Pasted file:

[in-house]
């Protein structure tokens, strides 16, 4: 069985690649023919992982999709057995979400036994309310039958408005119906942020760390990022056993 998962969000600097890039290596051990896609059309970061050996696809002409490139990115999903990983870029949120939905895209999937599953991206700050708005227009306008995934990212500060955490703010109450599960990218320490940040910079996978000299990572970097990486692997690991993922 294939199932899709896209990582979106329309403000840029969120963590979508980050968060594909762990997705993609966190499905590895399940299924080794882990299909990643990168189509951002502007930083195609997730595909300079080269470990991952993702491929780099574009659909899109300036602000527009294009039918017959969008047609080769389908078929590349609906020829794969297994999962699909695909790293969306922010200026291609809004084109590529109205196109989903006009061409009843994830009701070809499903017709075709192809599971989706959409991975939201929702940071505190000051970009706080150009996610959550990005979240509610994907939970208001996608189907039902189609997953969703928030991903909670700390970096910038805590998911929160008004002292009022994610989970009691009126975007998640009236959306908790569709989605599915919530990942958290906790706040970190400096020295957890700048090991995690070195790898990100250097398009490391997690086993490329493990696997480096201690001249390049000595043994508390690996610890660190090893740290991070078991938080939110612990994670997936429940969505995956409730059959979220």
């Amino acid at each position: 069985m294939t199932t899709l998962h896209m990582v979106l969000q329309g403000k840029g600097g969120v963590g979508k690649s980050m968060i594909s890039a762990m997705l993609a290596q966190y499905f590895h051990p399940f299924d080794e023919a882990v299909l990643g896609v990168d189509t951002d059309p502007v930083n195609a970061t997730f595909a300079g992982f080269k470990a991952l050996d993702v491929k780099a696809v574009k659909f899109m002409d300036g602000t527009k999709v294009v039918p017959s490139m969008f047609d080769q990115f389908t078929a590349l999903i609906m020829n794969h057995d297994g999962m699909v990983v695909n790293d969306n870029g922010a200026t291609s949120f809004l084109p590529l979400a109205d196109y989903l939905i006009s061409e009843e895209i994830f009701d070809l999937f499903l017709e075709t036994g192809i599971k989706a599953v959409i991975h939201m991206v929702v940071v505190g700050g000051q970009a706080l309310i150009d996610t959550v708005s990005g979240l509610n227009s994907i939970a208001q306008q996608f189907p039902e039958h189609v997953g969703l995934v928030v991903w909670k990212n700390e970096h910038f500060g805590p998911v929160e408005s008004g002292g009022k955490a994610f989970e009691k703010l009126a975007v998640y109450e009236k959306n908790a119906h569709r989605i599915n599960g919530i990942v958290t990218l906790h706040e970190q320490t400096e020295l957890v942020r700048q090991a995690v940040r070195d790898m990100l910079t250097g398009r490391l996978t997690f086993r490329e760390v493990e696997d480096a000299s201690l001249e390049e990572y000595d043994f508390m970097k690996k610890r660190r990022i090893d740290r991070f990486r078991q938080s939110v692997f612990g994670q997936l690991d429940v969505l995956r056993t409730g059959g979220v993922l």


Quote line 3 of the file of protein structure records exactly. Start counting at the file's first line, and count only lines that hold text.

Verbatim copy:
């Amino acid at each position: 069985m294939t199932t899709l998962h896209m990582v979106l969000q329309g403000k840029g600097g969120v963590g979508k690649s980050m968060i594909s890039a762990m997705l993609a290596q966190y499905f590895h051990p399940f299924d080794e023919a882990v299909l990643g896609v990168d189509t951002d059309p502007v930083n195609a970061t997730f595909a300079g992982f080269k470990a991952l050996d993702v491929k780099a696809v574009k659909f899109m002409d300036g602000t527009k999709v294009v039918p017959s490139m969008f047609d080769q990115f389908t078929a590349l999903i609906m020829n794969h057995d297994g999962m699909v990983v695909n790293d969306n870029g922010a200026t291609s949120f809004l084109p590529l979400a109205d196109y989903l939905i006009s061409e009843e895209i994830f009701d070809l999937f499903l017709e075709t036994g192809i599971k989706a599953v959409i991975h939201m991206v929702v940071v505190g700050g000051q970009a706080l309310i150009d996610t959550v708005s990005g979240l509610n227009s994907i939970a208001q306008q996608f189907p039902e039958h189609v997953g969703l995934v928030v991903w909670k990212n700390e970096h910038f500060g805590p998911v929160e408005s008004g002292g009022k955490a994610f989970e009691k703010l009126a975007v998640y109450e009236k959306n908790a119906h569709r989605i599915n599960g919530i990942v958290t990218l906790h706040e970190q320490t400096e020295l957890v942020r700048q090991a995690v940040r070195d790898m990100l910079t250097g398009r490391l996978t997690f086993r490329e760390v493990e696997d480096a000299s201690l001249e390049e990572y000595d043994f508390m970097k690996k610890r660190r990022i090893d740290r991070f990486r078991q938080s939110v692997f612990g994670q997936l690991d429940v969505l995956r056993t409730g059959g979220v993922l």